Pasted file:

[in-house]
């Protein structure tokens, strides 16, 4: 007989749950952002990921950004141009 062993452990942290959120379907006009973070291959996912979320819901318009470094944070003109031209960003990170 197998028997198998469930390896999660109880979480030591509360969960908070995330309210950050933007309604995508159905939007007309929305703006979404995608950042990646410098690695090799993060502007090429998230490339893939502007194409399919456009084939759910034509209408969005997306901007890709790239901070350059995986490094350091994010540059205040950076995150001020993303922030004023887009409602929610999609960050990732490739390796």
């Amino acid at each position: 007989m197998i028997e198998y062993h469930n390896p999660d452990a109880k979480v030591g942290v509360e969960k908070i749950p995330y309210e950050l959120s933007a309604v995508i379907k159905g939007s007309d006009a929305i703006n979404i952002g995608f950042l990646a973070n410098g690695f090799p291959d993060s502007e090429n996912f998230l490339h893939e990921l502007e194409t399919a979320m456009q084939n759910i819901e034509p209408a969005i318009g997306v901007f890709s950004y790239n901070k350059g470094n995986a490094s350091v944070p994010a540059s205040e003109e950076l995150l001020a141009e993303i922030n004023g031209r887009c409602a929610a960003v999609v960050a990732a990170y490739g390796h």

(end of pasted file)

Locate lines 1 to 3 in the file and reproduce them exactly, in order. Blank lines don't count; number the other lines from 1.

[in-house]
């Protein structure tokens, strides 16, 4: 007989749950952002990921950004141009 062993452990942290959120379907006009973070291959996912979320819901318009470094944070003109031209960003990170 197998028997198998469930390896999660109880979480030591509360969960908070995330309210950050933007309604995508159905939007007309929305703006979404995608950042990646410098690695090799993060502007090429998230490339893939502007194409399919456009084939759910034509209408969005997306901007890709790239901070350059995986490094350091994010540059205040950076995150001020993303922030004023887009409602929610999609960050990732490739390796």
């Amino acid at each position: 007989m197998i028997e198998y062993h469930n390896p999660d452990a109880k979480v030591g942290v509360e969960k908070i749950p995330y309210e950050l959120s933007a309604v995508i379907k159905g939007s007309d006009a929305i703006n979404i952002g995608f950042l990646a973070n410098g690695f090799p291959d993060s502007e090429n996912f998230l490339h893939e990921l502007e194409t399919a979320m456009q084939n759910i819901e034509p209408a969005i318009g997306v901007f890709s950004y790239n901070k350059g470094n995986a490094s350091v944070p994010a540059s205040e003109e950076l995150l001020a141009e993303i922030n004023g031209r887009c409602a929610a960003v999609v960050a990732a990170y490739g390796h």